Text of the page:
Tag Archives: National Rifle Association

More on US Gun Laws (and my own biases exposed !!)

14 Jan


Since writing about US Gun Laws last week I’ve been putting together material for a lecture and have come across a couple of things that might be of broader interest. I’ve been looking at the US media coverage in the aftermath of the Sandy Hook attack, and in particular the uproar caused by the pronouncements of the British journalist Piers Morgan.


Piers Morgan is a British tabloid journalist who rose to the position of editor of a number tabloid newspapers before being fired from the editorship of the Daily Mirror after publishing fake pictures of British soldiers assaulting prisoners. He subsequently reinvented himself via a number of TV shows including ‘Celebrity Apprentice’ and ‘America’s Got Talent’, before ending up in his current position where he replaced Larry King on CNN Television’s premier interview show. I think it would be reasonable to say that Piers Morgan’s journalistic abilities are not widely respected in the UK, and so the strength of the opposition when he offered the standard European view that the USA’s gun laws seem a bit ‘mad’ came as something of a surprise. A White House Petition to deport Piers Morgan, that garnered in excess of 100,00 signatures, produced particular hilarity in the UK where the default reaction was ‘we don’t want him back’.

Alex Jones a Texas Radio phone-in host,one of the supporters of the ‘Deportation’ petition, appeared on Morgan’s US TV show in the days following the Sandy Hook attack to support the US Gun Laws. As you’ll see from this clip he is quite a ‘character’.

I’d originally come across Alex Jones ten years ago when appeared in Jon Ronson’s excellent book ‘Them: Adventures with Extremists’, and thus wasn’t in the least bit surprised by his extreme ‘performance’ on the show. What’s interesting is that I automatically assumed that booking Jones for Piers Morgan’s show was a fairly ‘cheap’ trick to discredit the gun lobby by having their views voiced by someone who appeared slightly ‘deranged’. I then came across a second clip from Piers Morgan’s show, of someone called Ted Nugent, that seems to confirm my assumption:


What I found interesting was that having watched these two clips I’d settled on the view that the ‘clever liberal’ anti-gun people had tricked the ‘simple conservative’ pro-gun people into undermining their own argument by booking seeming ‘deranged’ contributors. What really surprised me was that I’ve subsequently discovered that Ted Nugent is a member of the Board of Directors of the National Rifle Association, the hugely powerful pro-gun lobby group. So, the question that arises is was my view that he looked ‘slightly deranged’ a produced on my own European liberal bias, or is he as ‘mad’ as he looks and sounds ?

All in all it seems like I need to work a lot more on a lecture on cultural differences. With this stuff and the debate around abortion that appeared during the US Elections last year there is a lot of material. Psychology’s own literature has quite a lot to say about cultural differences but most it it is focused on differences between Eastern and Western culture rather than between North America and Europe.

Trying to think rationally about US gun laws

4 Jan


Since the dreadful attack on The Sandy Hook Elementary School in Newtown Connecticut just before Christmas I’ve been thinking about the debate that followed might be integrated into my rational thinking teaching. I’m sure that for those teaching in other disciplines there will be other parts of the debate that will seem relevant, but for my students (who are studying psychology) I’ve settled on two points. Firstly, the idea that the attack was ‘evil’, and secondly the question of the cultural differences between Europe and the USA.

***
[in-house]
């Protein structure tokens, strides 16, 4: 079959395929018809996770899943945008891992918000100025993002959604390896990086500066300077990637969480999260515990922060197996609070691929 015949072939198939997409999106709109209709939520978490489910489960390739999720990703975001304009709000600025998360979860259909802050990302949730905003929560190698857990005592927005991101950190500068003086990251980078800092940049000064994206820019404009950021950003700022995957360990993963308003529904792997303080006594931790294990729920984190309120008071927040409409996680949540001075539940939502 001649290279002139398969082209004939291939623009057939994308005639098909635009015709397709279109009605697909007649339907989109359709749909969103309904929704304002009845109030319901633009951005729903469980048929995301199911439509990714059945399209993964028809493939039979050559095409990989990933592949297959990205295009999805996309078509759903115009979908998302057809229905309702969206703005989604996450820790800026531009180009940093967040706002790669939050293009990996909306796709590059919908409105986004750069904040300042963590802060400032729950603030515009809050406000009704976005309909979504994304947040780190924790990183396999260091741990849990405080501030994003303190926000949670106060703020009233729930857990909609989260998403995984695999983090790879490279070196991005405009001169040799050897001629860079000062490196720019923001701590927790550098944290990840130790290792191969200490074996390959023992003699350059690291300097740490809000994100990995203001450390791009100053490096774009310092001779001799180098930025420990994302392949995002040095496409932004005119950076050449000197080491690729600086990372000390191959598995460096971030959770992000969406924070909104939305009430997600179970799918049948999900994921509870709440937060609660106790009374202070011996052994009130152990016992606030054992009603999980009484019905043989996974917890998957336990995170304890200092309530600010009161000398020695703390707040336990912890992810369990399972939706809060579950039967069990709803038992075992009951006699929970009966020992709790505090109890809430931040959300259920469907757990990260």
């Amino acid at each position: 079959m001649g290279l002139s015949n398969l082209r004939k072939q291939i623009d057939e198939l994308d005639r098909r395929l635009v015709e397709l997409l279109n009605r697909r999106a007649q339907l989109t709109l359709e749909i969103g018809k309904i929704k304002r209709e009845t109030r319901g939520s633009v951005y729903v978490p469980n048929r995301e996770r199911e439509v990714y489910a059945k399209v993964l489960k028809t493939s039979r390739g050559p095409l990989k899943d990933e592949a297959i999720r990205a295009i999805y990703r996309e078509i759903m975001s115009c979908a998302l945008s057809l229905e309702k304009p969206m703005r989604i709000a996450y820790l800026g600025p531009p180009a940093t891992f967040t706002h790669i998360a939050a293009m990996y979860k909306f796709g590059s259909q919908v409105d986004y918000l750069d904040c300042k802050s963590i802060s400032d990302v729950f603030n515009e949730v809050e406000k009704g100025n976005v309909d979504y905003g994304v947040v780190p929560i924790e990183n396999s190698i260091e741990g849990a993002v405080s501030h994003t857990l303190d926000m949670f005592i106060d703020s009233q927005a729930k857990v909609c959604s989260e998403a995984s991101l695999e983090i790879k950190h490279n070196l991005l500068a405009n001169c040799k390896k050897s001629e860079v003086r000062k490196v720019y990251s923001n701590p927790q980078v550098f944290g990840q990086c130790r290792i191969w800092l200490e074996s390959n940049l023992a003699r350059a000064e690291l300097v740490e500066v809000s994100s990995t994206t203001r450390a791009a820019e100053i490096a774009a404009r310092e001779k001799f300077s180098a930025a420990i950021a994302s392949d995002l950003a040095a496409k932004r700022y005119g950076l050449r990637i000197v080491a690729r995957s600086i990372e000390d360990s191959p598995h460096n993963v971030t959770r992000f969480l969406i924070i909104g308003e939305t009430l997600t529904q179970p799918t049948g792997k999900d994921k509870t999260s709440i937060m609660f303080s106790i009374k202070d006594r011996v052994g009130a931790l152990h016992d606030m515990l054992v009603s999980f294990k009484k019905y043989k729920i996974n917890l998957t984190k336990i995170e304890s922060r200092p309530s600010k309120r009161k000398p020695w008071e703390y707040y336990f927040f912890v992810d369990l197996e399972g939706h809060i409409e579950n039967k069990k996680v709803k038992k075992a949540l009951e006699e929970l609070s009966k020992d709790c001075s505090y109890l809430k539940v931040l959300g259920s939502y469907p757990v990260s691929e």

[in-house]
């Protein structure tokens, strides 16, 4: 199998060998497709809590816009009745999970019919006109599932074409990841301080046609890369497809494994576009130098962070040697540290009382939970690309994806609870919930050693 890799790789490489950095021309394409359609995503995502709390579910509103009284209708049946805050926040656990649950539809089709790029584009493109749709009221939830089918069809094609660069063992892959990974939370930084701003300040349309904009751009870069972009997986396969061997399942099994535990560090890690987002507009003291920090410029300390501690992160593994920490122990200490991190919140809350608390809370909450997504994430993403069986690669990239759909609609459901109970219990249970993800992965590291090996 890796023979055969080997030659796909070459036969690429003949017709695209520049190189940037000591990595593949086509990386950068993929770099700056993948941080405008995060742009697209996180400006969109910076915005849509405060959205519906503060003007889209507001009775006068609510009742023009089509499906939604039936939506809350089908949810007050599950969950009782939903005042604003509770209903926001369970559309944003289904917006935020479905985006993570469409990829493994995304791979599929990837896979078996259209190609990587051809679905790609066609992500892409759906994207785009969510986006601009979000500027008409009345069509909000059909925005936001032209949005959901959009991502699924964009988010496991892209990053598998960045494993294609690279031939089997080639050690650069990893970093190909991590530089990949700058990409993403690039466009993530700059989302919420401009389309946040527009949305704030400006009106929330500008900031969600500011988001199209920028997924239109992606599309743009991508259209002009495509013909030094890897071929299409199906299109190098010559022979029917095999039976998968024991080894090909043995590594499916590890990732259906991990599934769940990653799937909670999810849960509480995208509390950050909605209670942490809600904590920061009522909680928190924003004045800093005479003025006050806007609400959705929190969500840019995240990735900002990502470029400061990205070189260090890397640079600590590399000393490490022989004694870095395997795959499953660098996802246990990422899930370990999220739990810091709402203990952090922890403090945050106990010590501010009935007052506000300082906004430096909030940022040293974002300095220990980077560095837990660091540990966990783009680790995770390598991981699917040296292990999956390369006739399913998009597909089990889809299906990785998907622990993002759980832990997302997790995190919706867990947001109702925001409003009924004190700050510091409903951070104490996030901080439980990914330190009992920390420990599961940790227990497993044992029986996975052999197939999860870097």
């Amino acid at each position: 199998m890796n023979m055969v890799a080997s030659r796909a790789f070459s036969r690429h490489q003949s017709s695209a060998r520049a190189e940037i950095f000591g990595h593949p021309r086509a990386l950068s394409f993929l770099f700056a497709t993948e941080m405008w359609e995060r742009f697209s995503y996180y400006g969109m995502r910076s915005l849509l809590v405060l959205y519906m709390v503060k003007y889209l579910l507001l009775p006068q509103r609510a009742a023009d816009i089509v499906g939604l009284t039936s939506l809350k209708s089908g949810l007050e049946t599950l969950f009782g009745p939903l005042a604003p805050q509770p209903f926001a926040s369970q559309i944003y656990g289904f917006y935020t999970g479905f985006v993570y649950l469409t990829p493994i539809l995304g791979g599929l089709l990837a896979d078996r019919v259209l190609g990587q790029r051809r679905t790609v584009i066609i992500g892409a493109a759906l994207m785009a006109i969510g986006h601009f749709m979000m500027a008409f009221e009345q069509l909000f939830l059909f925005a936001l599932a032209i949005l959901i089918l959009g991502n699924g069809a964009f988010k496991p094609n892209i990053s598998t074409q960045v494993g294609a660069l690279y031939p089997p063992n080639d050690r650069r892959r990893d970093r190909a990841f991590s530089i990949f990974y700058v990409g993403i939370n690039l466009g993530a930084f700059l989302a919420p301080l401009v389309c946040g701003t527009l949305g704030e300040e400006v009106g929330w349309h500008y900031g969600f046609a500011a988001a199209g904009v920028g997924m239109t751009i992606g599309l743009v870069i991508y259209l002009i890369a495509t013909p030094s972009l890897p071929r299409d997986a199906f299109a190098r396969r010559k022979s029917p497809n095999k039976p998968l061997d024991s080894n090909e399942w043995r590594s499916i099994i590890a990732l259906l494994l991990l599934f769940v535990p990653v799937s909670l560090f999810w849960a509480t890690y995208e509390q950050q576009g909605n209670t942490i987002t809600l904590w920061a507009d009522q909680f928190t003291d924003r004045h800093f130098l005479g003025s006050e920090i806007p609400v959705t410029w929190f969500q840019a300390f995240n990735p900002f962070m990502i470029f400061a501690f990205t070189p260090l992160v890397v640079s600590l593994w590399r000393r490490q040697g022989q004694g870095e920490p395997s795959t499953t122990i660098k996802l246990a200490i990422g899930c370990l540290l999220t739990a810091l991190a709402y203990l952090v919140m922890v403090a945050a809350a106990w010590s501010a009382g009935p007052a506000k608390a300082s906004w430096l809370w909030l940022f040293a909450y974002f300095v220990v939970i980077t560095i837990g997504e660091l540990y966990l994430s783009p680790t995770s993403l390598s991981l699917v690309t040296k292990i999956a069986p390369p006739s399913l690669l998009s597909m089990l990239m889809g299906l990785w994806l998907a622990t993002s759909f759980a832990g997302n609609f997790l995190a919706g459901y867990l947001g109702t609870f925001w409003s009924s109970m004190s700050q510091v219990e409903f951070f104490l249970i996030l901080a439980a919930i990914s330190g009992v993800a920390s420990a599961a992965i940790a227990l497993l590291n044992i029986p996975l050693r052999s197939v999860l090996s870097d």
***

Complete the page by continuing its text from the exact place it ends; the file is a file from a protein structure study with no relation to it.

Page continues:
The Psychology of ‘Evil’

In the immediate aftermath of the attack the Connecticut State governor Dannel Malloy visited Newtown and was reported to have said ‘Evil visited this community today’. I was immediately struck by how unhelpful this was in trying to explain the attack. It seems to me that calling the attack ‘evil’ removes any requirement to understand why to attack happened i.e it happened because the attackers was evil. It will be interesting to discuss this idea with students, particularly as psychology does have something to say about the aetiology of ‘evil’ acts whether it be Zimbardo’s ‘Situationist’ approach or Baron-Cohen’s more recent work on ‘evil’ and the absence of empathy.

Cultural Differences between Europe and the USA

Possibly of more general interest is the apparent difference in reaction between Europe and the USA. I’ve previously written about the idea that students tend to not differentiate between Europeans and Americans, and yet this is an example where the vast majority of Europeans struggle to grasp the attachment of many  (50%) Americans attachment to the right to bear arms. For the average European the post-attack reaction of the American National Rifle Association (NRA), suggesting that the attack could have been prevented had the school teachers been armed seems so extreme as to be difficult to believe.

Trying to uncover rational thought about US Gun Law is difficult, and often confounded by the lobbying power of the NRA, but I’ve come across a few articles that are of interest :

Silencing the Science of Gun Research – From the Journal of the American Medical Assocation takes a look at the avaialble research

The Riddle of the Gun – By Sam Harris is an interesting take on why some completely rational Americans might have to desire to own a gun, and an excellent critique of Sam Harris’s article

Finally, I found “Should Gun Owners Have To Buy Liability Insurance?” a really intriging idea that balances the need for regulation with the sense of so many Americans that they ‘need’ to own a gun.

I’ll report back after I’ve taught this stuff in February.

%d bloggers like this: